I regard this bill as necessary. The draftsmen have done well in bringing down such a comparatively small and simple measure when one calls to mind the amount of printed matter contained in taxation bills introduced in the past. I doubt if there are five members in the House who could check a federal income tax assessment o» the old basis. The taxpayer could not say whether his assessment was right or wrong. Some persons could not work out assessments under the old formulae, and they would forget to take into consideration the fact that the increased tax was in one year 8 per cent., and in another year 10 per cent. The new basis adopted by the Government will be fully appreciated by every person who knows anything about taxation. The tax will be more simple to work out and check. Sub-clause 2 of clause 5 makes provision for another simplification. It makes it clear that in the case of those companies which may be called pup companies of other companies, or holder companies, as the case may be, where there is one company holding shares in another, only one tax shall be paid on the one amount of property income. Endeavours were made when the previous bill was before the House to simplify this tax, but unsuccessfully. We knew, of course, that the idea was that there should be nodouble taxation, but only expert taxation lawyers were able to interpret the provisions of the act. This clause makes the position clearer. The Government, although it is increasing taxation, is to be congratulated on the form of the bill, and on the new formulae contained in the schedules attached to it. This measure is largely one for consideration in committee, and even at that stage there will be few clauses in the bill to which we can object. The only exception is the differentiation between incomes from personal exertion and property. Naturally no honorable member likes to say that he supports any increase in taxation, but this bill is part of the general plan of rehabilitation, and we hope that by means of its operation we shall obtain sufficient revenue to enable us to emerge from the slough of despond into which we have drifted and be able to reduce the tax as soon as possible. Conditions will improve. If we did not think so, we might just as well throw up the sponge, in 1890 Australia was faced with a crisis worse than this; yet the country recovered, and it will recover on this occasion. There is no need to talk about wiping out. our debts. All we need is a breathing space to enable the various governments of Australia to be placed on a sound footing. When that takes place private individuals will, as a result of the improved conditions, benefit correspondingly. The road to prosperity is long and rough, but we have recovered from bad times before, and we shall recover from them again.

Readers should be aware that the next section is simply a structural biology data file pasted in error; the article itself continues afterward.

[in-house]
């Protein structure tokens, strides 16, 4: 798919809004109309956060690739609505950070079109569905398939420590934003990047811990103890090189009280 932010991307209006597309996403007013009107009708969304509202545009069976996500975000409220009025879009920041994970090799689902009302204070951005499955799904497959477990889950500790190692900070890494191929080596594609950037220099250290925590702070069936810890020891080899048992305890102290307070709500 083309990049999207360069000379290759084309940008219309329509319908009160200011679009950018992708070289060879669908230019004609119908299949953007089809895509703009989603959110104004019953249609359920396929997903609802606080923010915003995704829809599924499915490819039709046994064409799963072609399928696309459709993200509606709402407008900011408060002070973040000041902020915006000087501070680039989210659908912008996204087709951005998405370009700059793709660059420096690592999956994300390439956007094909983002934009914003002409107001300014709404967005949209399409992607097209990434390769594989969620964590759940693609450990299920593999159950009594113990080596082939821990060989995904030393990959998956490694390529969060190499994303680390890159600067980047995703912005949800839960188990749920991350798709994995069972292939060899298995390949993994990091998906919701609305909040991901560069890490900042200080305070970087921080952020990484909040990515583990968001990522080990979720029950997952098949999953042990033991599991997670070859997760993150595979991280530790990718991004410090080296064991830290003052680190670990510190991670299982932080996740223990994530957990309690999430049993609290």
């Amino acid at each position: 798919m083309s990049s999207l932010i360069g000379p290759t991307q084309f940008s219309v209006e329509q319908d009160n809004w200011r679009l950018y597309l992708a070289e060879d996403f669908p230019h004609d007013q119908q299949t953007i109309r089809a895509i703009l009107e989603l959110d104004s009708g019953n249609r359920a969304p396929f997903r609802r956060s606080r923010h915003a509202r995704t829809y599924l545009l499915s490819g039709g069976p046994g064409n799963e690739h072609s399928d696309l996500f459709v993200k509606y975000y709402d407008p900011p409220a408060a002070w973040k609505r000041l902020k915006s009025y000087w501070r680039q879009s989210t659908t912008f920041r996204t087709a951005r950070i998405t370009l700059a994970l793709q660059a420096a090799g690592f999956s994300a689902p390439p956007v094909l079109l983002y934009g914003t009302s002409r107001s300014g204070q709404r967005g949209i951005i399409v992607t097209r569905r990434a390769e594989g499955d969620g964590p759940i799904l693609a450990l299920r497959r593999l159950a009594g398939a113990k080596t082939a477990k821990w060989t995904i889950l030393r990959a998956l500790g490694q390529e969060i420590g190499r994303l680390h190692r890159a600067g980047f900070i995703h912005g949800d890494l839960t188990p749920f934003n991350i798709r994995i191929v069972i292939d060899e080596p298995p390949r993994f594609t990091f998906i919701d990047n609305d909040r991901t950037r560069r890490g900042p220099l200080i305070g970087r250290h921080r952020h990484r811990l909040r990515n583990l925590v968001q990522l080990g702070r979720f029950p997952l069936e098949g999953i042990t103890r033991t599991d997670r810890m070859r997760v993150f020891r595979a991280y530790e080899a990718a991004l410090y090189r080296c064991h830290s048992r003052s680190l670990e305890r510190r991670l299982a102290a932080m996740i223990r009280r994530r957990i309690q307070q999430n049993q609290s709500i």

.- I wish to refer to the differentiation made in this bill between the taxation on incomes from property and personal exertion. During the regime of the Bruce-Page Government I asked that this matter he considered. There seems to be an impression in the minds of the Australian people that it is almost a wrong thing to invest money in this country, no matter how properly it has been acquired. Money is .always penalized for being expended in the country. An old man is placed at a disadvantage compared with a young man. That is shown by the case which was mentioned >by the Deputy Leader of the Opposition in respect of two persons with an income of £500 per annum. The son pays a small tax on his income from personal exertion, yet his father has to pay a considerably higher tax on a similar income from property. I am sure that the Prime Minister does not in his heart approve of this wide differentiation between incomes from personal exertion and property, particularly in respect of the smaller amounts. I have in mind the case of quite a number of people who are now very old. They toiled for fifty or sixty years on small properties, and when they were no longer able to carry on they disposed of their holdings to persons who could work them. With the £2^000 or £3,000 that they received from the sale they probably built cottages in some township or city with the idea of obtaining a small income.
– It would have been better for them to leave their money invested in the country.